Richard sits down on the side of the bed. Ruth feels the mattress sag under his weight, and, bum first, slithers sidewise to where it is more level. Richard interprets her serpentine motion away as another small defeat in his campaign for greater closeness. A familiar shadow falls between them, distorting their vision of each other and foregrounding what is not there. In their different ways they both have learned to adjust to an insufficiency in their relationship that each has contributed to, she by avoidance and deceit and he by a preoccupation to win her love. It is a state that neither is happy in. Richard is kind and cuddly, but she often finds him boring. From their first meeting five years ago at the fiftieth birthday party of a mutual friend, their relationship has been founded on realism and compromise, which has allowed abundant space for independent living within their marriage. It is a contract she drew up and he agreed to.

He reaches out and places a hand on her shoulder saying softly, “I’d like to call a doctor.”

She feels resistant, and if she were her usual self, she certainly would decline the offer, but today she is not the decisive, self-assured woman she has worked hard to become. Today she is unwell.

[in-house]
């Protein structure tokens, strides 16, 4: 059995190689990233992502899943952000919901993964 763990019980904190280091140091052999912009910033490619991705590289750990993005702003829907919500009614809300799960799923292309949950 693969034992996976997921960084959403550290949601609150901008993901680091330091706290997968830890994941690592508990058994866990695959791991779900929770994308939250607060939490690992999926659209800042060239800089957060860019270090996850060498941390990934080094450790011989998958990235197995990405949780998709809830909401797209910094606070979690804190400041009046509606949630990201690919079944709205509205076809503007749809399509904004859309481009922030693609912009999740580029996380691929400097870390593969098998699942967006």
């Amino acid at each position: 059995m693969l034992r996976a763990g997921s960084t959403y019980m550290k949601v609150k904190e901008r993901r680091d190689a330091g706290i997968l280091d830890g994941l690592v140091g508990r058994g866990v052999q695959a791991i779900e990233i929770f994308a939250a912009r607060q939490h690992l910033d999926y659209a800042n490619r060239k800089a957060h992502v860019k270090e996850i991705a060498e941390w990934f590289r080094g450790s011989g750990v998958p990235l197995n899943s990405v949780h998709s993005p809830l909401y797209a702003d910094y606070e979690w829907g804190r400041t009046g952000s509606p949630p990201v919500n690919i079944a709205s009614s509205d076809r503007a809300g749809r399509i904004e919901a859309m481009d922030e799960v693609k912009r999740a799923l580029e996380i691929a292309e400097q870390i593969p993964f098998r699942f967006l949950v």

“That’s fine,” she answers in a muted voice. A pause ensues and then she adds by way of closing the conversation, “Thank you for the tea.”

Richard understands, rises and exits the bedroom feeling disappointed in this his third marriage.

In the late afternoon, Dr. Elliot Ramsay, a tall man, appearing to be in his early fifties, with bones that seem disproportionately large for the body they scaffold, arrives in response to Richard’s call to a Sydney home doctor service. By the time of his arrival, Ruth is already feeling better.

Richard offers Dr. Ramsay a chair that he places beside the bed and then quietly disappears.

Ruth watches Dr. Elliot Ramsay, which is how he introduces himself, as he takes a folder from his black, leather case and a silver pen from the pocket of his blue dress shirt. His actions are unhurried and economical, the movements of a man familiar with what he is doing. Ruth observes him with amused admiration; she is well aware of her own little mannerisms that unobtrusively reveal her professional accomplishments.

Dr. Elliot Ramsay asks questions about her symptoms and past medical history. Ruth answers wondering awhile what Dr. Elliot Ramsay looks like without clothes.

“Any known allergies, food intolerances?”